Golden Age of Plungers: Some Anecdotes of Race-Track Betting on the English Turf in Days Long Gone, Daily Racing Form, 1910-07-24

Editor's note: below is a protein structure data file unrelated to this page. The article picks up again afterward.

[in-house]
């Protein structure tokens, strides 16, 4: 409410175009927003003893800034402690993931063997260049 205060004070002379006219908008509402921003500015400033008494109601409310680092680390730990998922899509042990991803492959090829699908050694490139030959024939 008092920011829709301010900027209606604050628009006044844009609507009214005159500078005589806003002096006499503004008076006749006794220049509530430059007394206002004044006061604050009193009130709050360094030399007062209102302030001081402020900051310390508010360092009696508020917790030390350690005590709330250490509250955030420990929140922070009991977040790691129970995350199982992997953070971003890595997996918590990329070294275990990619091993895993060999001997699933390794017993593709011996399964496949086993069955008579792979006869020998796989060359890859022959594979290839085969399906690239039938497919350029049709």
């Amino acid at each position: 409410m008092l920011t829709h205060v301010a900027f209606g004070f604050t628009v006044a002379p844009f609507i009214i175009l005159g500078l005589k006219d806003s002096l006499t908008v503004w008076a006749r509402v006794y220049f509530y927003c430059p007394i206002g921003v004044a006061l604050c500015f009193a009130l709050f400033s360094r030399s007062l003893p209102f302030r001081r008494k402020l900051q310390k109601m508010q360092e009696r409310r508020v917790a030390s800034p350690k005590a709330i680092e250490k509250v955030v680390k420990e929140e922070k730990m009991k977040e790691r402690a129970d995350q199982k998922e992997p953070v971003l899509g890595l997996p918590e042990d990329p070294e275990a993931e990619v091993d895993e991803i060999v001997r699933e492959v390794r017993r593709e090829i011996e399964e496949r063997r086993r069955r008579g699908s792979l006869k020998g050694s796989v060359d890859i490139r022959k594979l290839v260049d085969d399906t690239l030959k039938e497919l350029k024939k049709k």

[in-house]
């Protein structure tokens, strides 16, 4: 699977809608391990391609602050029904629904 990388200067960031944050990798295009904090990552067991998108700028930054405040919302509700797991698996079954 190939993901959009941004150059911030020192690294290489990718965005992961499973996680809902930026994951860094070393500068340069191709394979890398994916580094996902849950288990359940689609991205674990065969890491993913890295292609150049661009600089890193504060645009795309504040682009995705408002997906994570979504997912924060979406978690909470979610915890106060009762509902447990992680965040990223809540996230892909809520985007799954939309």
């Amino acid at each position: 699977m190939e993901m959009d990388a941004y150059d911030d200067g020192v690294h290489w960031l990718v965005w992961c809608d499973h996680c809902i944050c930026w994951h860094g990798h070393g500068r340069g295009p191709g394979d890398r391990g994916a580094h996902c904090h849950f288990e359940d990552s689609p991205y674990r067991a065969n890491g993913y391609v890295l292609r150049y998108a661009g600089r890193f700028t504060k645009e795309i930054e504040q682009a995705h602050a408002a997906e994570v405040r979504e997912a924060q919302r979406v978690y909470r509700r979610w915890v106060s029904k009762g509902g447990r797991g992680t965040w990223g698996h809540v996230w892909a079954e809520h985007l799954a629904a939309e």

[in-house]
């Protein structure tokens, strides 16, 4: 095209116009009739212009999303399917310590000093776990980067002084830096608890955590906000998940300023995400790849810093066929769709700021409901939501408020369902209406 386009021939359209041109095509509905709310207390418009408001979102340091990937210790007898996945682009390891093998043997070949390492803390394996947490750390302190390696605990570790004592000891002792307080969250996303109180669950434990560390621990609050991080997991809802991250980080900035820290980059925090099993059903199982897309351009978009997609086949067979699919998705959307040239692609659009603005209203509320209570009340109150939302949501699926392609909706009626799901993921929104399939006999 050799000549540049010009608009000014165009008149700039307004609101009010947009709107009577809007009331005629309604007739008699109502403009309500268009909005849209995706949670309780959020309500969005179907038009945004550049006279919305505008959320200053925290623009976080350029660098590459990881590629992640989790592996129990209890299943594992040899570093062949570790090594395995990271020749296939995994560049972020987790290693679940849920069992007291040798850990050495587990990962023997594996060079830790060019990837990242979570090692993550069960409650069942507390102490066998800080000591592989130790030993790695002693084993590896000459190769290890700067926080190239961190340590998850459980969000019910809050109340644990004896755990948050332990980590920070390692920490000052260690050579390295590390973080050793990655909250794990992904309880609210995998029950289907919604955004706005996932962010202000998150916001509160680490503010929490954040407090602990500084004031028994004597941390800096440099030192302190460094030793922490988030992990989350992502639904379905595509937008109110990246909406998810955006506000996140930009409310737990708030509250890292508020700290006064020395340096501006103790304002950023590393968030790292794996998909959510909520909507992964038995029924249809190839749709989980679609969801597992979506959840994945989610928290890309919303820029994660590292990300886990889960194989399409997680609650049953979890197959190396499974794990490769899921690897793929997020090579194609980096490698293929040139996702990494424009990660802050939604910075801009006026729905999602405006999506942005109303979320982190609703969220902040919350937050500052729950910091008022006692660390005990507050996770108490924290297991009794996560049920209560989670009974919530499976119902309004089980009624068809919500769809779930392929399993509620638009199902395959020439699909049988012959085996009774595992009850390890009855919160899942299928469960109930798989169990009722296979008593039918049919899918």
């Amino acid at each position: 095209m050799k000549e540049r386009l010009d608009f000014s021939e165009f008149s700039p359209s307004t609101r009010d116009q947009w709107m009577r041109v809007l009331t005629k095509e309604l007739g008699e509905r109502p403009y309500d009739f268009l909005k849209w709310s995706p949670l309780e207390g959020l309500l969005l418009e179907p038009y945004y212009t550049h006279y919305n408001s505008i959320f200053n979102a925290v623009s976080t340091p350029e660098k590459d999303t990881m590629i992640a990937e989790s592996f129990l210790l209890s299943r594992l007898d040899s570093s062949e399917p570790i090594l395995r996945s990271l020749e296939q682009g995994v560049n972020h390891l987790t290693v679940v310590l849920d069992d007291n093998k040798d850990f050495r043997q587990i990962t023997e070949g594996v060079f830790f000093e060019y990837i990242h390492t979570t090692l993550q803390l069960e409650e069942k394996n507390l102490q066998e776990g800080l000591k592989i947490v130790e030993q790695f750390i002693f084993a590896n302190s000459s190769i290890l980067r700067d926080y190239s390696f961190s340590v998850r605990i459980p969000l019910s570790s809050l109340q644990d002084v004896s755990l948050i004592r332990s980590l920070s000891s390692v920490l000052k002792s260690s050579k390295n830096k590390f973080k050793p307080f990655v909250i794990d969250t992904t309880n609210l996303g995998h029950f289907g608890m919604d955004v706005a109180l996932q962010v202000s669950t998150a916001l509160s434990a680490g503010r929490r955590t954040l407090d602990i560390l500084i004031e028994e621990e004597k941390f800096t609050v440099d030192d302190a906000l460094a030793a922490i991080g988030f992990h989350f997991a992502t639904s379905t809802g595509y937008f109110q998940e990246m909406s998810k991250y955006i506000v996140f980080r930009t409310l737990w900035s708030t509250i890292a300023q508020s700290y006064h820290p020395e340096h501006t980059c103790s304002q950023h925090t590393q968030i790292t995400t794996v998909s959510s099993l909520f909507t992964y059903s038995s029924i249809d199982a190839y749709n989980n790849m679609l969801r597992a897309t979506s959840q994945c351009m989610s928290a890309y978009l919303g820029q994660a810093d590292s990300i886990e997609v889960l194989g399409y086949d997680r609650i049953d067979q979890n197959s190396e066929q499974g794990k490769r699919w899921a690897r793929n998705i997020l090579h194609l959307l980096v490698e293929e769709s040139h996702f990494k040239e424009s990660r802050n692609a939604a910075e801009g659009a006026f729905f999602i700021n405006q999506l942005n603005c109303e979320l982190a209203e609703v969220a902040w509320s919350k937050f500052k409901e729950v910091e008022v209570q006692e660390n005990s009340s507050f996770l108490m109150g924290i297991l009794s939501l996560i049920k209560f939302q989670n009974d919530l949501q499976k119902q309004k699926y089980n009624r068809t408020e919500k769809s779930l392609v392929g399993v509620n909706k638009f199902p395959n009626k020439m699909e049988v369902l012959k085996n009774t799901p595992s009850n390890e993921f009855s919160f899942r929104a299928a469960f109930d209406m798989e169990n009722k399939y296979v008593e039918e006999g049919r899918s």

view raw text